Ultrabooks were made to be small, but now they’re starting to go big. It’s an ironic but inevitable turn of events caused by the fact that consumers buy more laptops with large screens than small ones.
This results in systems like the Inspiron 15z. Though equipped with a 15.6-inch display, it’s less than an inch thick and weighs a modest (for its size) 4.75 pounds. The 15z is a mash-up of the tech industry’s fetish for thin devices with the reality of consumer buying habits.
The wonderful ASUS Zenbook UX51VZ has already proven that large yet thin laptops can be great. That being said, it also has a price tag just shy of $2,000. Dell’s 15z starts at $749 with a Core i5 processor, 6GB of RAM, and a solid-state cache drive. Our review unit added on a touchscreen, increasing the price to $899.
The $900 price tag is far more affordable than the Zenbook, but it also leaves the 15z with hardware specifications that aren’t much different from any Ultrabook we’ve seen before. If you’re shopping in this category, you probably know the drill: Core i5, solid-state drive, and integrated graphics. Does this laptop manage to stand out from the crowd? Let’s take a closer look.
Inoffensive, but that’s fine
Products made for mass consumption are usually sleek and inoffensive, and this is true of the Inspiron 15z. Our unit arrived with a gunmetal brushed-aluminum finish trimmed in silver plastic. It looks fine, but it also doesn’t stand out. Even the laptop’s profile isn’t strikingly thin, though anyone with an older 15.6-inch laptop will notice the difference.
Material quality is a high point. This is an affordable laptop yet its look and feel exceeds the expectations set by price. Metal is used extensively on both the display lid and the interior, and every surface feels solid. Even the material around the optical drive yields only minor flex.
We did notice some large chassis gaps, however. These were most obvious along the seam between the metal palmrest and the plastic that surrounds it. Though not a serious flaw, large gaps detract from the 15z’s otherwise excellent design.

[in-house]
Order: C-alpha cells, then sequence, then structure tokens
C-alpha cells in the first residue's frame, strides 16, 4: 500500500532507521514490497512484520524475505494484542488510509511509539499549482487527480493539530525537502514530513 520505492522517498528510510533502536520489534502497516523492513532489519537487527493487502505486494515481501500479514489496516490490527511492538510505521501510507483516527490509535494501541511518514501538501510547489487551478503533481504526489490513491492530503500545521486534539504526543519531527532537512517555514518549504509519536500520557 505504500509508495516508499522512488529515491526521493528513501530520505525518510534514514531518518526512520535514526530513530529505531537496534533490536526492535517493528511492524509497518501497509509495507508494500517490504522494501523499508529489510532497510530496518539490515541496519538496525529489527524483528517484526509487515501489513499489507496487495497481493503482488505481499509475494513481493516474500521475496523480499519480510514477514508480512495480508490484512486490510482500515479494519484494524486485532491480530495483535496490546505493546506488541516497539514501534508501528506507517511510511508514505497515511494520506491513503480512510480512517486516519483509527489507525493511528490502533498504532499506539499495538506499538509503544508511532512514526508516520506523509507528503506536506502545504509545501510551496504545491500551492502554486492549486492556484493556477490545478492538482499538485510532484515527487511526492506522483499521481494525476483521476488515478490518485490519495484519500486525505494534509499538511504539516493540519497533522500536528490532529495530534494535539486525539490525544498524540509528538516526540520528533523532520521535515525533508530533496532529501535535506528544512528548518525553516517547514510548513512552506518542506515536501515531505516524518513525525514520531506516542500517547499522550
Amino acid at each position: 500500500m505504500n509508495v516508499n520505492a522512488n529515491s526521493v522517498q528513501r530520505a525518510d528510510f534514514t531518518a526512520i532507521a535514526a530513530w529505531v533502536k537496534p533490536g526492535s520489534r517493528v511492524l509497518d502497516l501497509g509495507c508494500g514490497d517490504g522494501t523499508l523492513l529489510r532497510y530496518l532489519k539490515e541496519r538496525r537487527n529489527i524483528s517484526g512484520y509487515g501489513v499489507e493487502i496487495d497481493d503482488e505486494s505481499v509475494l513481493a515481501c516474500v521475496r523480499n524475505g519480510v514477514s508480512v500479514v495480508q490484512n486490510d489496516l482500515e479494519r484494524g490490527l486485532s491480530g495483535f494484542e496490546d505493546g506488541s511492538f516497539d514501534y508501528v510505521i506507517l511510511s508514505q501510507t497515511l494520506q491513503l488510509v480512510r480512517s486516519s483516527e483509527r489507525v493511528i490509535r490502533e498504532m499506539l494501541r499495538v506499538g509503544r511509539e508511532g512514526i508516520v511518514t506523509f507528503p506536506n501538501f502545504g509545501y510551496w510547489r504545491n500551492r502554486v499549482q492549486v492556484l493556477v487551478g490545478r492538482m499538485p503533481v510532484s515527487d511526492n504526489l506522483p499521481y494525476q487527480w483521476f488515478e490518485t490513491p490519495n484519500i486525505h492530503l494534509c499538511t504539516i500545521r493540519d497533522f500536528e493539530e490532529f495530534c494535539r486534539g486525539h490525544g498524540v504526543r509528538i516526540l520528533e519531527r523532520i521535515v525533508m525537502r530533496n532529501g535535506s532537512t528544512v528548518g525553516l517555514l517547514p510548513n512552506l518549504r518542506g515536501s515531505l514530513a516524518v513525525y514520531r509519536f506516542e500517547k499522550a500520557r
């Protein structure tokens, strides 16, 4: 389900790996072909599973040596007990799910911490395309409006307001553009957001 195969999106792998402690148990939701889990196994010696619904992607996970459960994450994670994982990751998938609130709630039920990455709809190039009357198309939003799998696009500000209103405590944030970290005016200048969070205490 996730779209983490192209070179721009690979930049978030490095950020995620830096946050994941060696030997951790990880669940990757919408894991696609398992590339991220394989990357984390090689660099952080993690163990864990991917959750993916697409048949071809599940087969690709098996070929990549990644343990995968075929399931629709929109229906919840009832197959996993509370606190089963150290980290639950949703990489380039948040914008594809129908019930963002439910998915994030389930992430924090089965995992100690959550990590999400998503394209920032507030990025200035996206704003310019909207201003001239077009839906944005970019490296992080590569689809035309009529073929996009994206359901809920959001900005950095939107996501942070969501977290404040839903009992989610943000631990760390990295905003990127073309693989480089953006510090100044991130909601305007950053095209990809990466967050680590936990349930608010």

Connectivity is a strong point. There are four USB 3.0 ports (two on each side), along with HDMI, a combo headphone/microphone jack, and a card reader. Most competitors are down at least one USB port and don’t bother to include an optical drive.
Dell’s lack of numpad will ward off accountants, but the extra room benefits everyone else. There’s a plethora of space for typing. No key feels too small and the palmrest area is huge. Readers with large hands should take note: this laptop could serve you well.
A backlit keyboard is standard, though lacking in features. It has no brightness settings besides on and off. The default brightness is fine for a room dimly lit by a single lamp, but it’s a bit too bright for comfortable use in a pitch-black room.
We didn’t find ourselves using the touchscreen on the 15z frequently. Why lean forward when a perfectly capable touchpad is provided? Though un-textured and basic, the touchpad offers plenty of space, handles touch gestures smoothly, and includes a pair of adequate left/right buttons.
Not so bright
At first glance, we thought the 15z’s display was better than average. It has a high-gloss finish that exaggerates contrast and sharpness is decent in spite of the screen’s mundane 1366 x 768 resolution.
Audio quality is average for a laptop in this class. It’s generally clear and loud enough to fill a room with sound, but bass can cause serious distortion at high volume. This proved most noticeable when listening to music and watching action scenes in movies. Buyers who care about audio will need a pair of external speakers or headphones.However, further testing soured our impression. We found the laptop could handle only 63 percent of the sRGB scale and took note of disappointing black level results. Tests also revealed low brightness scores that became a practical issue on one sunny day of testing. The 15z proved more useful as a mirror than a laptop.